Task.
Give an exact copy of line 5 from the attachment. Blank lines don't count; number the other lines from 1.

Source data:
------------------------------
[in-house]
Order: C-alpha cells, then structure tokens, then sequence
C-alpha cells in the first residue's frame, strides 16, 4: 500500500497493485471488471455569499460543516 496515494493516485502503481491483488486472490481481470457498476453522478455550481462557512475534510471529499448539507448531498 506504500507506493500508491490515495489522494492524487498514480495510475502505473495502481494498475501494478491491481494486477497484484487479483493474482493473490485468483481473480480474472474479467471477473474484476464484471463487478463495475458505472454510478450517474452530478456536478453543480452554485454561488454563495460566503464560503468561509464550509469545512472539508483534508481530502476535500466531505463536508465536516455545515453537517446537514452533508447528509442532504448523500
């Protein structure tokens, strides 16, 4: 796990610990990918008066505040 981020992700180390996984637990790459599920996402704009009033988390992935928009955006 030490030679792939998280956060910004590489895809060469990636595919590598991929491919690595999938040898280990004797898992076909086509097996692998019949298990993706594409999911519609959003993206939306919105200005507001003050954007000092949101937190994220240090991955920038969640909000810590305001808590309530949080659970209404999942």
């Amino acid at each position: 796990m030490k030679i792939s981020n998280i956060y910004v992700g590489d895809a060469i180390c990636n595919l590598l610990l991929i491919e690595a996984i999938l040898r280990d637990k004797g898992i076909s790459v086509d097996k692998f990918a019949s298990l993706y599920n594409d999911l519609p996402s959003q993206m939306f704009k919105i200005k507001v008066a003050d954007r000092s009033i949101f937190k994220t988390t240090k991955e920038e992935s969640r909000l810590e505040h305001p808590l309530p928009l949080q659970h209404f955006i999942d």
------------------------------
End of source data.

């Amino acid at each position: 796990m030490k030679i792939s981020n998280i956060y910004v992700g590489d895809a060469i180390c990636n595919l590598l610990l991929i491919e690595a996984i999938l040898r280990d637990k004797g898992i076909s790459v086509d097996k692998f990918a019949s298990l993706y599920n594409d999911l519609p996402s959003q993206m939306f704009k919105i200005k507001v008066a003050d954007r000092s009033i949101f937190k994220t988390t240090k991955e920038e992935s969640r909000l810590e505040h305001p808590l309530p928009l949080q659970h209404f955006i999942d």